Through the Samahang Nayon, we have broken ground for the emancipa­tion of the rural worker from feudal inequities. As the barangay vests in him political power, the Samahang Nayon now vests in him economic power. Under the roof of the Samahang Nayon, the farmer is able to locate himself permanently in a system that provides organized credit assistance that assures him of seeds, fertilizers, and other inputs, as well as marketing assistance that assures him of better prices for his produce. Through the Samahang Nayon, the individual capabilities of the small farmers and workers are pooled together so that they can provide for the future of their families through cheap insurance, banking, and other schemes that may be capitalized from a share of the fruits of their labors. Through the mechanism of the area marketing cooperatives of the Samahang Nayon which have been organized in at least 10 provinces, we hope to see the farmer get more for his farm produce while at the same time cutting down the cost to the consumer. Did you know that the farm products that come from you in the farms increase in price by 250 percent when they are sold to the consumer? Example, cabbage, when it is sold to the laborer in Tondo, is sold at P1.21 per kilogram. But the farmer gets only P0.44 for it in his farm in Baguio. Ang magsasaka, apatnapu’t apat na pera lamang ang ibinabayad sa kanya nguni’t pagdating sa mga manggagawa at ipinagbibili sa manggagawa, isang piso at dalawampu’t isang pera ang bayad. Eh sino ang kumita? Sino ang mas malaking kita, iyong magsasaka, o iyong tindera, o iyong trader, middleman? Sinong kumita ng malaking pera? Ang middleman, hindi ang magsasaka. We can no longer tolerate this. We can no longer tolerate the middleman getting more money than the one who works to produce the product, the farmer. It is therefore necessary that we now accelerate the implementation of the program and we create the machinery through which the farmer, let’s say, who sells his cabbage will get not 44 but perhaps 60 centavos while the consumer will pay not P1.21 but P0.80. Through this, we hope to effectively cut down the inter­vention of middlemen. So, we must move into the next stage and that is the Kilusang Bayan.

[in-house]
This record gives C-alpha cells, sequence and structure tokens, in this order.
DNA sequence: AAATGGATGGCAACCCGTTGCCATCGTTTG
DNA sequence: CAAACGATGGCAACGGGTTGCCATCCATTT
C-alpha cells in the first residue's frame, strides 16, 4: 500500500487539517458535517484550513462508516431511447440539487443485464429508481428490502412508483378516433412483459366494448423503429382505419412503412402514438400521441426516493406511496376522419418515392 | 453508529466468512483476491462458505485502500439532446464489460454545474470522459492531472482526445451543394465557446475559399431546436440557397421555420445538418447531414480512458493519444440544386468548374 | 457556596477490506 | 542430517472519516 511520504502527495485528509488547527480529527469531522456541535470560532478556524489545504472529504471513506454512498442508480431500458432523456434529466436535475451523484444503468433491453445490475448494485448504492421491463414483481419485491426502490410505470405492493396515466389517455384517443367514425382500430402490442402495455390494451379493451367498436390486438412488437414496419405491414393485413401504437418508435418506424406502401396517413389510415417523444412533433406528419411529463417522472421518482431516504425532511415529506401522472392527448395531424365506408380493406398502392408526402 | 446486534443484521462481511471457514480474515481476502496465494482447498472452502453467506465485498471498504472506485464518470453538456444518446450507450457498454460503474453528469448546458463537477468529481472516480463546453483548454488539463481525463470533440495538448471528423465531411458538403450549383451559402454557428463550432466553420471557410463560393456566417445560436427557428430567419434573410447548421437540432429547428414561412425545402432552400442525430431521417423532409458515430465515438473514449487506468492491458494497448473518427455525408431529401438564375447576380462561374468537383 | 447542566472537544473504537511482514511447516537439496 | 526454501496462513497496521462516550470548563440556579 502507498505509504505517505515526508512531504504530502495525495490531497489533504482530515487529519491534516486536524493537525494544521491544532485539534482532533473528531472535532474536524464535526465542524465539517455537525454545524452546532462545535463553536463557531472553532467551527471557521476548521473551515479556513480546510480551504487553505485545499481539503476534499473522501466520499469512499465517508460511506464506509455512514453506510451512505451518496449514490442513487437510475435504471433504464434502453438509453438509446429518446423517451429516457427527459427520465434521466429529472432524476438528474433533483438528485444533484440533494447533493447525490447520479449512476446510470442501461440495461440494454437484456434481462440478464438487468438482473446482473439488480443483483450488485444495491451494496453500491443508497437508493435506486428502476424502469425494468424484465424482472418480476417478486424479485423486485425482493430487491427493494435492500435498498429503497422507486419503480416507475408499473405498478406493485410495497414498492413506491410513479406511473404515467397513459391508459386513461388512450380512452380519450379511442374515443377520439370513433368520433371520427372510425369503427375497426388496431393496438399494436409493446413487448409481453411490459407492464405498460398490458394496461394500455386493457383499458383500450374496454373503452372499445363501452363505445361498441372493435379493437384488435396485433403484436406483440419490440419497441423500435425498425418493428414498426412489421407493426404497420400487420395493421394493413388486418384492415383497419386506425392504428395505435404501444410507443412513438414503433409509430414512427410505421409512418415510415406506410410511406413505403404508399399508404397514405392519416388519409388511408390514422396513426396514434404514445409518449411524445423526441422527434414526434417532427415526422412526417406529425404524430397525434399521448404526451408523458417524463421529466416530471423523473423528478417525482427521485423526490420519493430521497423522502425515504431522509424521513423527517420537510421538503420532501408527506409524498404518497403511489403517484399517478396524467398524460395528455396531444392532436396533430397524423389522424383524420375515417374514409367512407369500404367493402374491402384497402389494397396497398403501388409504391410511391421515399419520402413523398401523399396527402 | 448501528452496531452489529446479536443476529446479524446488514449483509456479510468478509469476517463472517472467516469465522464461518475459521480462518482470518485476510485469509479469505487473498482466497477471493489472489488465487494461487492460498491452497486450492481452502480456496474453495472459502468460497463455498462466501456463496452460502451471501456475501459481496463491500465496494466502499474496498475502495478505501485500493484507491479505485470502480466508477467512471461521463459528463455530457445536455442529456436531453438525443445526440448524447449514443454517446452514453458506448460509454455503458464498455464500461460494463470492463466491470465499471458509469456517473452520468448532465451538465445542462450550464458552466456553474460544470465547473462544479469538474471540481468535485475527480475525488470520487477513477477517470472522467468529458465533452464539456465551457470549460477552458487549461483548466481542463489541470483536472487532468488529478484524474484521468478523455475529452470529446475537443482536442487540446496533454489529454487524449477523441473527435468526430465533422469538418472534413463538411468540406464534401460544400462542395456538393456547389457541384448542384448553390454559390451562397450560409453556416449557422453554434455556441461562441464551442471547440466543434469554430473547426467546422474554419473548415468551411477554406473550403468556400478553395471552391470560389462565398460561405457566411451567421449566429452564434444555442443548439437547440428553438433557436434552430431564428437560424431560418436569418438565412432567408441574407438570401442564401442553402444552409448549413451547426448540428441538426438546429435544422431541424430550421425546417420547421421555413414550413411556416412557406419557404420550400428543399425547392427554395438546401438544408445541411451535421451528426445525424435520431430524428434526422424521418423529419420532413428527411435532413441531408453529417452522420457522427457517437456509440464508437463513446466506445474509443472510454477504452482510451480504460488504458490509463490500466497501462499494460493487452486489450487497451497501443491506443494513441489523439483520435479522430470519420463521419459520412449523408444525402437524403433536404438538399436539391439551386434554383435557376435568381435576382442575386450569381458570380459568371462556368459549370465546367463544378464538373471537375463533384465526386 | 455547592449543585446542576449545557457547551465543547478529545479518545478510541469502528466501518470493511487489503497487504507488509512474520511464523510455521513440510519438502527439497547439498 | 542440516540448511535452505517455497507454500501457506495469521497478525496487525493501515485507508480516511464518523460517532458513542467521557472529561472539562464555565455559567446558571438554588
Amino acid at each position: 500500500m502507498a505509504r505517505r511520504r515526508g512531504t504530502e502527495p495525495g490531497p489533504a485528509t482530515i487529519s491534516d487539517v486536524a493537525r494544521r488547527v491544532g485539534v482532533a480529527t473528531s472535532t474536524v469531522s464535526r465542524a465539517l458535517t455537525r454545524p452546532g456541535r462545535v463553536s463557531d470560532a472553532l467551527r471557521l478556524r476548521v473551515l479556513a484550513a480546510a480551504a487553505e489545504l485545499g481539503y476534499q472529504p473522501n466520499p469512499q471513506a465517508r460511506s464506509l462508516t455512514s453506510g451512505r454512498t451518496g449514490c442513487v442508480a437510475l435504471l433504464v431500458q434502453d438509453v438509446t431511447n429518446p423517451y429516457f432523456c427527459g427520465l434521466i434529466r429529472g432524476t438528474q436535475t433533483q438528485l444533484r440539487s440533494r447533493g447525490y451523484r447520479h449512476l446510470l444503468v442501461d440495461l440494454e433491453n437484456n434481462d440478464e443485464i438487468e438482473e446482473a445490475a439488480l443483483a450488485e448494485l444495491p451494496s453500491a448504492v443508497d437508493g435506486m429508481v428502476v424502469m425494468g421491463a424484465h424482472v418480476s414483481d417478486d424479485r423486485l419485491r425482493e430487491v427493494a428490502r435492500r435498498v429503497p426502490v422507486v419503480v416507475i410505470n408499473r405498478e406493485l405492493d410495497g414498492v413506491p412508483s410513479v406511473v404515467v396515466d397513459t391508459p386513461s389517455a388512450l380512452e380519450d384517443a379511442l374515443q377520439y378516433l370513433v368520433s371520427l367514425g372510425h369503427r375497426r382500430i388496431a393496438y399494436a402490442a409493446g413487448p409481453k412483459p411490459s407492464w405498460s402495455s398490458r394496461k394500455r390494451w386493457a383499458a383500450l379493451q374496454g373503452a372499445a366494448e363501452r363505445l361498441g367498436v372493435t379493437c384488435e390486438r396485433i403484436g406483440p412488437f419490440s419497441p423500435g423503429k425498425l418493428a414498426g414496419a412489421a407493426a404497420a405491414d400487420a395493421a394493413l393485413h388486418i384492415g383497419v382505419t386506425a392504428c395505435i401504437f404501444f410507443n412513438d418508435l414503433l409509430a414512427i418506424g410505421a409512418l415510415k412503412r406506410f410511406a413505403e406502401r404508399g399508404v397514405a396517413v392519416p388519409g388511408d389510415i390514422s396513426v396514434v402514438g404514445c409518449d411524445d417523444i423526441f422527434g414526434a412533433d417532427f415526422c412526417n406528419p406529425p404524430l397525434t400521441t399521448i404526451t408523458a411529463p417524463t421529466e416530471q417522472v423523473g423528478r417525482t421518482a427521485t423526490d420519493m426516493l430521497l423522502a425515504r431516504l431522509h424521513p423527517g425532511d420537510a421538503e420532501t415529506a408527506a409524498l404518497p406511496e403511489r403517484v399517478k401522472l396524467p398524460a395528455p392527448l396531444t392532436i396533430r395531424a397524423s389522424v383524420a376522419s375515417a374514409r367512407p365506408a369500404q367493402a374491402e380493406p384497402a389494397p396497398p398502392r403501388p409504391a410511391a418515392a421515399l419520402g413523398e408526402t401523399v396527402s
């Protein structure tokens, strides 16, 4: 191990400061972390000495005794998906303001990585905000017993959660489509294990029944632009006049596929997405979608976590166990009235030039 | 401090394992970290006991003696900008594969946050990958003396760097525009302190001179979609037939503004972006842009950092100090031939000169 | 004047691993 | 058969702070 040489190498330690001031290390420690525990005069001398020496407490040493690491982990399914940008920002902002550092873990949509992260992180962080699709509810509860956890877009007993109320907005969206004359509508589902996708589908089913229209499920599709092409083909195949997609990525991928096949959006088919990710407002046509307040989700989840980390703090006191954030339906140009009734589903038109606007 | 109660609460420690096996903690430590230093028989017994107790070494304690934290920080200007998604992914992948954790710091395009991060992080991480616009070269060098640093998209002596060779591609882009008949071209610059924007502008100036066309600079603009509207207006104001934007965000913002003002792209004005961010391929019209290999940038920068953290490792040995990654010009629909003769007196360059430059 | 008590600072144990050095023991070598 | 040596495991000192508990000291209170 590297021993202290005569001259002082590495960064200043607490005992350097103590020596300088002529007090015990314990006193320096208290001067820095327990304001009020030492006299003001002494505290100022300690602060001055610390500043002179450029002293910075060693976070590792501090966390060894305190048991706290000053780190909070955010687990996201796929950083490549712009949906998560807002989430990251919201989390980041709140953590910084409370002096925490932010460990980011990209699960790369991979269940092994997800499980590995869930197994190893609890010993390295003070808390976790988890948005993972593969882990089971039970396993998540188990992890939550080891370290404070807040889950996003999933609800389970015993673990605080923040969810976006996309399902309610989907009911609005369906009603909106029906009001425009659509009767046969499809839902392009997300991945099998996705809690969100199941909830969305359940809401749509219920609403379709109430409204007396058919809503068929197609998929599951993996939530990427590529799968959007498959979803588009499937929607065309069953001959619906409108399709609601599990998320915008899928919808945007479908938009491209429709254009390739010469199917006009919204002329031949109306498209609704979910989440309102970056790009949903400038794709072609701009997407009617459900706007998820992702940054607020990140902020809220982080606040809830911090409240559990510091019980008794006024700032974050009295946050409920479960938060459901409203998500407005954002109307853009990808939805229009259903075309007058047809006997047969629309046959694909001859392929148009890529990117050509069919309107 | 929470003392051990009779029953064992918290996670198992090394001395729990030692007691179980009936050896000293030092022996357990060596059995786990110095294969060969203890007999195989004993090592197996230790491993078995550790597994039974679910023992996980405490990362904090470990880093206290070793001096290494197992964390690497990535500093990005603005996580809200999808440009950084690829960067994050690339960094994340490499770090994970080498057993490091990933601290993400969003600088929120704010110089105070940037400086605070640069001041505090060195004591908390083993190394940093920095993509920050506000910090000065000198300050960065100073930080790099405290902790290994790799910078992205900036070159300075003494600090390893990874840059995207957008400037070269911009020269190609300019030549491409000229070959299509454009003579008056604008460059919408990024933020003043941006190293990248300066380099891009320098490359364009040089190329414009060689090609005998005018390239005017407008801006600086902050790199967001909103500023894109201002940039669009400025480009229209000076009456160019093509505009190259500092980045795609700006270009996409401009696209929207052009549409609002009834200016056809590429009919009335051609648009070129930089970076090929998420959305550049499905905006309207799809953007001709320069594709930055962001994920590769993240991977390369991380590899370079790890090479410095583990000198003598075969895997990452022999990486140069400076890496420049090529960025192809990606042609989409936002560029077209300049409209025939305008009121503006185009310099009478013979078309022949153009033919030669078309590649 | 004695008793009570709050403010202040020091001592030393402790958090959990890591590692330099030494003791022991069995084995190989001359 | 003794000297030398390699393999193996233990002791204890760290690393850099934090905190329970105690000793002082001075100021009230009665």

The Samahang Nayon today must now evolve into full corporate entities attaining economies of size with one corporate plan, one management, one source of funding, where the members will not individually have to worry about their fertilizers and seeds and other inputs of production, or the marketing of their individual products, and where all these will naturally flow from tie-ups between producers, cooperatives, and consumer cooperatives and the National Food Terminal Market. And this is your responsibility.

We will give incentives to the barangays that will help in the organization of the Kilusang Bayan and the Samahang Nayon. Sa ngayon, ano ang nangyayari sa Samahang Nayon? Tinatawag nga nating Samahang Nayon iyan, pero mayroon bang tunay na samahan? Sa Samahang Nayon, dapat ang mga kasapi niyan ay dapat magtulungan at kumilos parang iisang tao. Ano ang nangyayari ngayon? Samahang Nayon ka nga, miyembro ka nga, ikaw rin ang mamimili kung ano ang inyong binhi kung saan ka bibili ng abono o pataba, saan ka bibili ng pesticide, kung kukulangin ka ng tubig, wala naman tutulong sa iyo, sapagka’t hindi pa nahihirati ang ating mga magsasaka sa pagtutulungan ng husto. This is what I am trying to drive at. There is no single management and no corporate spirit in the Samahang Nayon. We must now move into this phase. The phase of the Kilusang Bayan, and I place this responsibility on the barangay leaders of the Philippines.

Alam naman ninyo, rural credit, sinasabi nating parati, rural credit, national government, Philippine National Bank, ACA, at saka rural banks, nagpapautang sa ating mga magsasaka. But if we could create cooperative banking it would be all for the better.

Rural credit is for the farmer. If the farmer is willing to finance himself through cooperative banking; therefore, we must allow the farmer to organize cooperative banks for himself. This is a policy.